'Chucky' and 'Jurassic World' Are Using This Santa Monica-Based Platform to Tap Fans for Art and Ideas
As a kid, Jeff Blackman loved to see the animated artwork that would air between shows on networks like MTV and Nickelodeon.
Now, as the senior vice president of creative, entertainment cable creative & marketing in NBCUniversal’s Television and Streaming Department, Blackman wants to make his own networks just as visually engaging. And he wants fans to be part of the creative team.
So far, they’ve delivered. Ahead of the second season of “Chucky,” a series that follows the character from the “Child’s Play” franchise, NBCUniversal’s cable channel SYFY tapped the film’s fans to make episodic posters for the show. Eight different artists received $2,000 for their work, which resulted in anime-esque reimaginings of the doll and a Christmas-themed animation.
“We had this idea that, if we're going to turn the brand of SYFY over to the fans, we would want them to create the experience on the TV channel—which, traditionally, only the people that make shows get to make the TV channel,” Blackman says.
To find enthusiastic artists, NBCUniversal turned to Tongal, a Santa Monica-based content creation platform. The way it works is simple. Artists use the platform to showcase their work and market themselves to people looking to hire creatives. Alternatively, companies provide information about specific projects, such as what fanbase they are looking for and digital size requirements. After reviewing artist submissions, the companies greenlight which artists will get funding to complete the project.
For founder and CEO James DeJulio, Tongal was born out of the frustration of seeing talented people be shut out of the entertainment industry, which is notoriously difficult to break into.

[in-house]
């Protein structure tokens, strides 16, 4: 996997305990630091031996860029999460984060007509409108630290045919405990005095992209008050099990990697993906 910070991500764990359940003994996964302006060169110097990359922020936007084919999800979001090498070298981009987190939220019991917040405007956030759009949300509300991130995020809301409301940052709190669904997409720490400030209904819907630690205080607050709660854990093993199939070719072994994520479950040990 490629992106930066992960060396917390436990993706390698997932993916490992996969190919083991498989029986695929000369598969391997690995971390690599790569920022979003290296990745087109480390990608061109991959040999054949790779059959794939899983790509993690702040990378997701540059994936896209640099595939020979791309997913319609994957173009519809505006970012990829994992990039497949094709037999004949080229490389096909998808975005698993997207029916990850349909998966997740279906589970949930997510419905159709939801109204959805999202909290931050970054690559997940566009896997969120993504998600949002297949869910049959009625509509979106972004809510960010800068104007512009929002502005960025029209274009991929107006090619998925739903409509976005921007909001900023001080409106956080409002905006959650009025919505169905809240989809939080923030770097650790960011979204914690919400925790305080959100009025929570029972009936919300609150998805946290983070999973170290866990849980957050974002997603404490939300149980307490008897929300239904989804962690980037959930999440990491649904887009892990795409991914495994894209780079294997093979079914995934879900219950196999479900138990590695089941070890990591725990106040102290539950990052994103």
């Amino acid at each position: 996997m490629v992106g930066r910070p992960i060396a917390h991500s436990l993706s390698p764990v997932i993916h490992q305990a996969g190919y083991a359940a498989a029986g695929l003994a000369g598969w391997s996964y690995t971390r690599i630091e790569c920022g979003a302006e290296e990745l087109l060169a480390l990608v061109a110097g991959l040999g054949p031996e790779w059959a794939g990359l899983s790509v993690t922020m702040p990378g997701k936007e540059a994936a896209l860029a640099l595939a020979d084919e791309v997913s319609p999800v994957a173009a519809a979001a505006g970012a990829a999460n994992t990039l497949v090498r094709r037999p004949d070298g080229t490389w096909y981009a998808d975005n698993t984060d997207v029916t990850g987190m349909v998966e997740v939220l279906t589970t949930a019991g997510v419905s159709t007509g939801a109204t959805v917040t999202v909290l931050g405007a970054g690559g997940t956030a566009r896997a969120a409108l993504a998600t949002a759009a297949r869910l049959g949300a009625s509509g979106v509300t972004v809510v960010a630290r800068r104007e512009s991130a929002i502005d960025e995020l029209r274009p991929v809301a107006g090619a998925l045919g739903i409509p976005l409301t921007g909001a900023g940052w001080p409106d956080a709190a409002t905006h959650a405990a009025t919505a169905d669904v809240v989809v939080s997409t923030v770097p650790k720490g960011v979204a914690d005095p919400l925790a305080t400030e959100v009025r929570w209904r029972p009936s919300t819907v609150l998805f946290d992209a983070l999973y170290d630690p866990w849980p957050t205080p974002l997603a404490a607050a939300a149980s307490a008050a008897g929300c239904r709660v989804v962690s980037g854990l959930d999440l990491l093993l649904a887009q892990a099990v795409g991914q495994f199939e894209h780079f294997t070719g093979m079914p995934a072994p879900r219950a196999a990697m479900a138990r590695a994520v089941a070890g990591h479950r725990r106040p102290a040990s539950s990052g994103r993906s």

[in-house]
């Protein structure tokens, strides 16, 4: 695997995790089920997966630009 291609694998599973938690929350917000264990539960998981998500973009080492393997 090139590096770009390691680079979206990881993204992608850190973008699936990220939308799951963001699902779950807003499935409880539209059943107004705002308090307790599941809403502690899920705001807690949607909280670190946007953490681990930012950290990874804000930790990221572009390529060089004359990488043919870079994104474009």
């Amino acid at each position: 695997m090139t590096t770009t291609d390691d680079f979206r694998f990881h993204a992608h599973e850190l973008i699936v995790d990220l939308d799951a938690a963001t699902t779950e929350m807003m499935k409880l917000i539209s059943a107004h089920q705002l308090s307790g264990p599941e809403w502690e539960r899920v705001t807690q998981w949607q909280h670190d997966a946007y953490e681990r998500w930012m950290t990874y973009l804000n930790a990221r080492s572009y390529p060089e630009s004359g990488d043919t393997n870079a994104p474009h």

“I really wanted to build a system where creative people could begin to unlock their potential and where they would find the opportunity to work with people like [Blackman], who believed in them and who desperately needed to find a way to get closer to creators and their audience,” DeJulio says.
Tongal and NBCUniversal’s partnership has since expanded beyond logo art. For “Jurassic World Dominion,” fans were encouraged to animate dinosaurs in the modern world. The 35 year anniversary of “Back to the Future” was celebrated with people recreating their favorite scenes.
But the process can also get more in-depth. When SYFY wanted to make a documentary about the comic book writer Todd McFarlane, they offered artists on Tongal a budget ranging from $80,000 to $120,000. They also helped those artists coordinate large filming locations. In one case the artists filmed at San Diego Comic-Con and were granted access to McFarlane’s personal archive.
The idea for Blackman is to use Tongal’s network to find creators who have extensive knowledge of the comic book world instead of hiring from a more traditional pool of applicants.
“We need somebody who knows that stuff, maybe has some relationships and prior work in there and then can bring something interesting to the visual storytelling,” Blackman says.
While some companies, like Marvel, have been vocally hesitant to bring fans into their process, claiming that they are too attached to the original plotlines, others have embraced them. Last year, Lucasfilm hired a “Star Wars” fan who had previously made Luke Skywalker deepfakes to work on de-aging and facial visual effects.
For its part, SYFY wants to work with people who are passionate about their intellectual property. According to Blackman, doing so solves two problems: the company doesn’t have to spend time explaining the show to people who are unfamiliar with the universe, and it helps them feature a wide range of skill sets and artistic styles.
“This lets us go really deep with these subsets of fans and audiences and lets them go even deeper on their engagement with the show,” Blackman says.
From DeJulio’s perspective, that level of fan engagement is going to be the key to television marketing. He believes marketing methods that don’t actively engage fans are no longer an effective, long-term marketing model. Instead, bringing in people who want to channel their passion for a show into a creative outlet can become an active part of the marketing process.
“I think, in the future, there's no way for a show or movie to not get really close to the fan base,” DeJulio says. “The idea of that something just gets created in an ivory tower and then launched out into the world—I don't know if that's the long-term marketing model for entertainment.”
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